"Humpday" (2009, Magnolia, R, $28) A one-time free spirit named Ben (Mark Duplass) is now married and worried that all of the fun is draining out of his life. When his oldest, most adventurous friend (Joshua Leonard) appears on his doorstep, the buddies head off to a swingers' party where they accept a dare of sorts to shoot a porn film with each other for Seattle's Humpfest (which is, believe it or not, a real event). The provocative premise not only gives the movie an oddball tension but allows perceptive writer/director Lynn Shelton to examine the mysteries of male bonding. Extras: commentaries, featurettes and deleted scenes.

"Andy Barker, P.I. The Complete Series" (2007, Shout Factory, unrated, $25) Gloriously goofing on the TV detective genre, this short-lived NBC comedy, co-created by Conan O'Brien, stars Andy Richter as an accountant who gets into the crime-solving biz when he's mistaken for a private eye. The supporting cast (Harve Presnell, Clea Lewis, Tony Hale) is topnotch and Richter is at his befuddled best. Extras: gag reel, commentaries and featurettes.

"Downhill Racer" (1969, Criterion, PG, $40) Call it a Robert Redford showcase, a spare character study or "a savage attack on the American jock" (to quote director Michael Ritchie) — just don't miss this movie about a cad who maneuvers his way onto the Olympic team just in time to go for the gold. In between undermining teammates and disregarding advice from his coach (Gene Hackman), Redford hot-dogs it on the slopes. The amazing hand-held camera work puts you right in his boots for one nail-biting race after another. Extras: new interview with Redford and a rare promotional featurette.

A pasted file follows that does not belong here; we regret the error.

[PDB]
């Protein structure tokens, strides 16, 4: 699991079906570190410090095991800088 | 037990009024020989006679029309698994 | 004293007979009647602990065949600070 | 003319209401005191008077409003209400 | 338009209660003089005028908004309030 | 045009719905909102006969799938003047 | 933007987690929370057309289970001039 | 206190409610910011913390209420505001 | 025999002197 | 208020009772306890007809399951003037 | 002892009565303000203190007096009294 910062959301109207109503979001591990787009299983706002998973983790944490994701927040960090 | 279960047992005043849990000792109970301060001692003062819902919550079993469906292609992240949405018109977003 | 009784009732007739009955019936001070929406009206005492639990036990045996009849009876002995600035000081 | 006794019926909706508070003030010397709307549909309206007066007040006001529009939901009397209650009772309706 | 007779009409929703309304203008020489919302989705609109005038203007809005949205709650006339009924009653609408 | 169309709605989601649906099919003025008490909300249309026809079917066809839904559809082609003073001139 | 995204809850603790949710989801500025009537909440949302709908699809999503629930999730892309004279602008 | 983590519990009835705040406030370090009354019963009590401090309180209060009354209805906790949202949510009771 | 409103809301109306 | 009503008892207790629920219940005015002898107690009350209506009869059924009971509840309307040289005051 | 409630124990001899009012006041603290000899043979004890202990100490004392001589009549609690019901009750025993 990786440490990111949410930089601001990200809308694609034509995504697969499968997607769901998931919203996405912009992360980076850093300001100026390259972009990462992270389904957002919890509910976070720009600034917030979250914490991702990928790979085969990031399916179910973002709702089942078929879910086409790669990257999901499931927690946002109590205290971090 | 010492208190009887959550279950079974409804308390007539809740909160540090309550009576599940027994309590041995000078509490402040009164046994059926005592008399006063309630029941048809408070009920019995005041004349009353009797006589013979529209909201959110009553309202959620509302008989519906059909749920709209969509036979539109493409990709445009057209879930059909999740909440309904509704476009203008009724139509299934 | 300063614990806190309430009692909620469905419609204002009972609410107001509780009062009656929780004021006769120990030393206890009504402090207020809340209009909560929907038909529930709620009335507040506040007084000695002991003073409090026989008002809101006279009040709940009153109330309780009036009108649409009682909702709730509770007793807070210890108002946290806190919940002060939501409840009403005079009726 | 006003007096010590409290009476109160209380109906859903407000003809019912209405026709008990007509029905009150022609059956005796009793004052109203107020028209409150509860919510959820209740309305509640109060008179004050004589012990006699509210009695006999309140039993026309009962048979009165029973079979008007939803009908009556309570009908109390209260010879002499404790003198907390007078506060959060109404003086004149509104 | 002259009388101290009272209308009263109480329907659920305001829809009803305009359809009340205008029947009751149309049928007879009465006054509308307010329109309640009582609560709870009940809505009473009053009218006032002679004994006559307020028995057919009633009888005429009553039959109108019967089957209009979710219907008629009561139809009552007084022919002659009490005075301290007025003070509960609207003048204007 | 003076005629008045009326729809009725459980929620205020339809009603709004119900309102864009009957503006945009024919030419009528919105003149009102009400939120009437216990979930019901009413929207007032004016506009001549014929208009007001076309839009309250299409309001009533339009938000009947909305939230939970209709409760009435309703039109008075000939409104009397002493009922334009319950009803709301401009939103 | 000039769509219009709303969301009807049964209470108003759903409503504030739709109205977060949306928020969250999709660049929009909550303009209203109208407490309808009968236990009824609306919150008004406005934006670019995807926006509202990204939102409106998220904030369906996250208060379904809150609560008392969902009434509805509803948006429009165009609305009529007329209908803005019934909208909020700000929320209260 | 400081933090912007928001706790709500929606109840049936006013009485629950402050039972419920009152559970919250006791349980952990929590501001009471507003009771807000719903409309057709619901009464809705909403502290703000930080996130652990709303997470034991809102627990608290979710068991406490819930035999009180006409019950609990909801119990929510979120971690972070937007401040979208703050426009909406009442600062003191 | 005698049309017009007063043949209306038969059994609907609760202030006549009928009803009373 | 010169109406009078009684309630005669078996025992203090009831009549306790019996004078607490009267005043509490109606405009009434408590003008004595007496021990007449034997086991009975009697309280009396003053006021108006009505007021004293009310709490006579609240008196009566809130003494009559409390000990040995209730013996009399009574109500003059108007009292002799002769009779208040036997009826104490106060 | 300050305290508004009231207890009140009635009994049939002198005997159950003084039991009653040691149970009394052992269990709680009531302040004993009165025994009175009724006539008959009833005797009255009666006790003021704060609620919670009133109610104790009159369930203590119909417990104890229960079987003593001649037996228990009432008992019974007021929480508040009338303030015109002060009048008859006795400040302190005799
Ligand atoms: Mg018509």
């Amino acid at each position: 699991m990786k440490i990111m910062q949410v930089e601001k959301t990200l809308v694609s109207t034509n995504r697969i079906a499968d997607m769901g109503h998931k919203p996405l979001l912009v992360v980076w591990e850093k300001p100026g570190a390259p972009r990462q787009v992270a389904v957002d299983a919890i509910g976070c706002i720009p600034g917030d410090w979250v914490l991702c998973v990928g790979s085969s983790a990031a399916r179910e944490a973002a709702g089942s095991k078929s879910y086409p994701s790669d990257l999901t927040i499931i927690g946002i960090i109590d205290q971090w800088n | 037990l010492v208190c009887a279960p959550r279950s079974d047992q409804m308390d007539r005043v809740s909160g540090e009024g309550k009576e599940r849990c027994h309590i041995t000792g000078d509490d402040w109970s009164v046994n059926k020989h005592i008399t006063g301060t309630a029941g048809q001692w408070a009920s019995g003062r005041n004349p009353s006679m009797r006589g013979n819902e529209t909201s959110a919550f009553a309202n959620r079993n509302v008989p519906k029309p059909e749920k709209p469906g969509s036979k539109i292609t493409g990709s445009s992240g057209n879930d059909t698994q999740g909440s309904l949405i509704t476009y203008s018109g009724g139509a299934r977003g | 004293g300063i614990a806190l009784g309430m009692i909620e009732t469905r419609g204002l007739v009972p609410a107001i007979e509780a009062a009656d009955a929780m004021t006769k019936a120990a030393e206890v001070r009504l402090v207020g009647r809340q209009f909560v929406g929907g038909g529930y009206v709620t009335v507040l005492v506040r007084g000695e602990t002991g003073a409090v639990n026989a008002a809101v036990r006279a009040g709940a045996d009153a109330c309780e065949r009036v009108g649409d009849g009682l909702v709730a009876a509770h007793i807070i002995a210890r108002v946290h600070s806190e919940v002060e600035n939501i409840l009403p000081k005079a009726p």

"White Christmas: Anniversary Edition" (1954, Paramount, G, $25) If you're heading to Broadway to check out "Irving Berlin's White Christmas," make sure you experience the sparkling 1954 original first. Bing Crosby and Danny Kaye star as two showbiz buddies who run a quaint Vermont inn where they put on shows for every season. Along the way, the pals find their perfect mates (Rosemary Clooney, Vera-Ellen) and perform "Blue Skies," "Count Your Blessings" and, of course, the title tune. Extras: commentary by Clooney and a Santa's bag full of featurettes, including one that tours Clooney's Kentucky home.

"Eleventh Hour: The Complete Series" (2008, Warner, unrated, $35) With absolute jurisdiction, a biophysicist (Rufus Sewell) and his F.B.I. protector (Marley Shelton) criss-cross the country investigating everything from cloning to cryogenics. Producer Jerry Bruckheimer loads the series with terrific guest stars like Diane Venora, Daniel Roebuck and Jessica Hecht and jam packs each episode with plenty of twists and turns. It's a little bit like "The X-Files" if Mulder had been a science geek. The DVD set is available exclusively through Extras: none.